One of the things that’s become sort of common to hear leading up to draft season is that strength of schedule (SOS) doesn’t matter and you shouldn’t pay attention to it. It’s an idea that’s been tested a decent amount by various people, so rejecting the importance of SOS might even be prudent, since if you test for SOS effects they’re either very small or non-existent.
There’s just one problem though: if you listen to people who play fantasy football at high levels, it’s not uncommon at all to hear about SOS. In fact, the reason I’m writing this post is because I was listening to the High Stakes Fantasy Football Hour and heard Blake Pyle, the recent winner of $300k, mention that he took Antonio Gates in a draft because Gates has the easiest schedule among TEs.
I’m not trying to make a backdoor appeal to authority here by implying that if someone wins $300k, every idea they have must be a good one. In fact I will concede that it would be very possible to be really good at player evaluation, or working the waiver wire, and that could essentially win you some prize, while paying attention to SOS might just be noise. Except that I regularly hear guests on HSFF Hour talk about SOS. You’ll hear them mention that they might look at playoff schedules, since many high stakes prizes are top heavy prizes. Or you might hear them talk about SOS as if it’s sort of a tie breaker for them.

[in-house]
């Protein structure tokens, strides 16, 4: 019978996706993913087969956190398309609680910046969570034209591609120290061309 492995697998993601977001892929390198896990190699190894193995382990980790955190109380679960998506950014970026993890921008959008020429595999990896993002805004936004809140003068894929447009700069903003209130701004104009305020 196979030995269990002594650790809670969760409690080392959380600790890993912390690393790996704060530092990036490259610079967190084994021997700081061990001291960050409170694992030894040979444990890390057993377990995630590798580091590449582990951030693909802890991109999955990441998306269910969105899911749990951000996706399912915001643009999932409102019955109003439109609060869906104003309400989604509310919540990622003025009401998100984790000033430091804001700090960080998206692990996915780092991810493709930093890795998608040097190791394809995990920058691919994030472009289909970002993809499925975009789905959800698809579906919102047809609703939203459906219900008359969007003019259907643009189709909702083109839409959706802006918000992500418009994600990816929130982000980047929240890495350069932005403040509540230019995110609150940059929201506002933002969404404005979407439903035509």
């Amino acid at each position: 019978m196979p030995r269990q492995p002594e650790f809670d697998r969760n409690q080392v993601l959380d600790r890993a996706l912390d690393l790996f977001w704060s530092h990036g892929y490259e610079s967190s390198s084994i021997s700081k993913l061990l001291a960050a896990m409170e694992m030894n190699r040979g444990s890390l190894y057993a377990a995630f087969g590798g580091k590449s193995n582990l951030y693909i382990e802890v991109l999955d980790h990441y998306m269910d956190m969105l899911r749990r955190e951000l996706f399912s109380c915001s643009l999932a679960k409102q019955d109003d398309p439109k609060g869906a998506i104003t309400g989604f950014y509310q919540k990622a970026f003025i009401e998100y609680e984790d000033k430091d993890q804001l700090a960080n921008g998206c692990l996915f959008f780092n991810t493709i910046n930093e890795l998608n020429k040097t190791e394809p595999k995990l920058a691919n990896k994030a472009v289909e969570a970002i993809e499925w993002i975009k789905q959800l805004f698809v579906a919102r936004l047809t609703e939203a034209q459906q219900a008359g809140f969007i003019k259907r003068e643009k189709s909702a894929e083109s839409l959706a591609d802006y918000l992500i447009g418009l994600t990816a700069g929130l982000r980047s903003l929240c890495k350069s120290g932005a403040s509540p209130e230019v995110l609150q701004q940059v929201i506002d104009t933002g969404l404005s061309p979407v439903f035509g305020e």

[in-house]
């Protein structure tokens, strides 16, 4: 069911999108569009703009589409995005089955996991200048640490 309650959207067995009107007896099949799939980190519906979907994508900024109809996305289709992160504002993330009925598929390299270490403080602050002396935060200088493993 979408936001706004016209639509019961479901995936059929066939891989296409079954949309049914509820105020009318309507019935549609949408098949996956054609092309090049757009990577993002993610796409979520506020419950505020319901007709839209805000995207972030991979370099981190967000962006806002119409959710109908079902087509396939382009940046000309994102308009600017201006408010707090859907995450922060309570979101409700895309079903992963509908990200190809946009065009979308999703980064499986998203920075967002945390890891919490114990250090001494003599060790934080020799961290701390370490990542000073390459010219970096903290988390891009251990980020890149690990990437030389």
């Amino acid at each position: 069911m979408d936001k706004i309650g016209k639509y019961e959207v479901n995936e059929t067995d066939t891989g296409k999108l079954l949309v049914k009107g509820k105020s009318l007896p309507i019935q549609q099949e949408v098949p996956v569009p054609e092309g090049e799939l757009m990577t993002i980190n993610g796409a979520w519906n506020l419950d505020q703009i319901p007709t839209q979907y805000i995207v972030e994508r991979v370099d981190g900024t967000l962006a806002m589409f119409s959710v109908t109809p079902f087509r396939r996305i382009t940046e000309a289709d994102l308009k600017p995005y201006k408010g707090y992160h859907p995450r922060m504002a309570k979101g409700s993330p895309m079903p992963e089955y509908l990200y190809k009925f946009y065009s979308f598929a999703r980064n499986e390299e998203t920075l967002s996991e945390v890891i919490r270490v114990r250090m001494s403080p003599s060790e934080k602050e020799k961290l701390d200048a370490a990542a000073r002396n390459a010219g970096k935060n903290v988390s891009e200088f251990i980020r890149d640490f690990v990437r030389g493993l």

If you pay attention to sports analytics at all you might also know that the long held belief among some analysts that the hot hand in basketball doesn’t exist has mostly been debunked recently. When SportVU data became available it showed that players that make a string of shots are more likely to make the next shot, although they also start taking more difficult shots. Then it also turned out the original paper debunking the hot hand may have relied on flawed math in reaching its conclusions. Keep in mind that the idea that the hot hand was a fallacy persisted for some 25 years. The reason this shares some parallels to the issue of SOS is that if you asked any player whether there’s such a thing as a hot hand they would almost invariably say that the hot hand does exist. These are people who have a lot of domain knowledge, even if they never stopped to study whether the hot hand exists. It’s an imperfect analogy to high stakes fantasy players using SOS, but I think there’s a key similarity.
In both cases the finding of the analysis is that something doesn’t matter, or doesn’t exist. When I’m doing research I’m almost always more comfortable to say that something does matter, than to reject the existence of some effect. The reason is that there’s a good chance that I just haven’t thought to test something in the right way. So when I hear high stakes players putting their money where their mouth is and saying that they use SOS information in their drafts, it totally changes the threshold to say that SOS doesn’t matter. When I hear someone with skin in the game saying they use it, I would need to see that using that information is actually harmful, rather than just seeing that it’s potentially irrelevant. There are lots of reasons to take this position, including the potential that the effects aren’t linear, and the only method used to test the existence of the effects has been linear regression. RotoDoc wrote about this recently when looking at QB types.
None of this is to say that SOS is, or isn’t, a meaningful thing to look at in fantasy drafts. But it is to say that knee jerk attempts to dismiss it, when people with skin in the game are relying on it, are probably not meeting the burden of proof that should apply.